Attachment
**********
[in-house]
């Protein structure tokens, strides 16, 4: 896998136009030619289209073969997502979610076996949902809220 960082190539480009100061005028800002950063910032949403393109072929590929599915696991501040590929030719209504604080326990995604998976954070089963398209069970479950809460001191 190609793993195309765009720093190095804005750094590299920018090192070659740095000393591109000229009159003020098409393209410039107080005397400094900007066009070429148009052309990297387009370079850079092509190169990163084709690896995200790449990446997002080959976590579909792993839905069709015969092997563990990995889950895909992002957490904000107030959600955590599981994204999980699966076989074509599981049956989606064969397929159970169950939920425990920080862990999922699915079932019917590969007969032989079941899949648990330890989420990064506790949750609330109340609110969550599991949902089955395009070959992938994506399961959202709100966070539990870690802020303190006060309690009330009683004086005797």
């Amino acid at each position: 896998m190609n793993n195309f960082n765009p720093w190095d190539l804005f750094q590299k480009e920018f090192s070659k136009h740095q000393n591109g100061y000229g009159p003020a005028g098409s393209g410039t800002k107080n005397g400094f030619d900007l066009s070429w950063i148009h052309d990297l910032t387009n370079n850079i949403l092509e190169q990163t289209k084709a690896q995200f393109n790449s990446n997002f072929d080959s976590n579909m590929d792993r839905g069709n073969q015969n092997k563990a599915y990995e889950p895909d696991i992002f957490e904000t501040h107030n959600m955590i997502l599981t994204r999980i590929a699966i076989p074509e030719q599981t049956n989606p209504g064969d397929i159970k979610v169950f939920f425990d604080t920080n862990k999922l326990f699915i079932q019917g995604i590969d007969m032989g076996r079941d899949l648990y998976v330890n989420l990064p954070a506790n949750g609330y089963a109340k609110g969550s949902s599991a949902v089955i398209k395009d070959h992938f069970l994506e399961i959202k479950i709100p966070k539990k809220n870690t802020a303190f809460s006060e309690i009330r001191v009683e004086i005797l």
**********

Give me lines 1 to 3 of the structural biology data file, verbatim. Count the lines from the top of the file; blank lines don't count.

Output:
[in-house]
């Protein structure tokens, strides 16, 4: 896998136009030619289209073969997502979610076996949902809220 960082190539480009100061005028800002950063910032949403393109072929590929599915696991501040590929030719209504604080326990995604998976954070089963398209069970479950809460001191 190609793993195309765009720093190095804005750094590299920018090192070659740095000393591109000229009159003020098409393209410039107080005397400094900007066009070429148009052309990297387009370079850079092509190169990163084709690896995200790449990446997002080959976590579909792993839905069709015969092997563990990995889950895909992002957490904000107030959600955590599981994204999980699966076989074509599981049956989606064969397929159970169950939920425990920080862990999922699915079932019917590969007969032989079941899949648990330890989420990064506790949750609330109340609110969550599991949902089955395009070959992938994506399961959202709100966070539990870690802020303190006060309690009330009683004086005797």
């Amino acid at each position: 896998m190609n793993n195309f960082n765009p720093w190095d190539l804005f750094q590299k480009e920018f090192s070659k136009h740095q000393n591109g100061y000229g009159p003020a005028g098409s393209g410039t800002k107080n005397g400094f030619d900007l066009s070429w950063i148009h052309d990297l910032t387009n370079n850079i949403l092509e190169q990163t289209k084709a690896q995200f393109n790449s990446n997002f072929d080959s976590n579909m590929d792993r839905g069709n073969q015969n092997k563990a599915y990995e889950p895909d696991i992002f957490e904000t501040h107030n959600m955590i997502l599981t994204r999980i590929a699966i076989p074509e030719q599981t049956n989606p209504g064969d397929i159970k979610v169950f939920f425990d604080t920080n862990k999922l326990f699915i079932q019917g995604i590969d007969m032989g076996r079941d899949l648990y998976v330890n989420l990064p954070a506790n949750g609330y089963a109340k609110g969550s949902s599991a949902v089955i398209k395009d070959h992938f069970l994506e399961i959202k479950i709100p966070k539990k809220n870690t802020a303190f809460s006060e309690i009330r001191v009683e004086i005797l």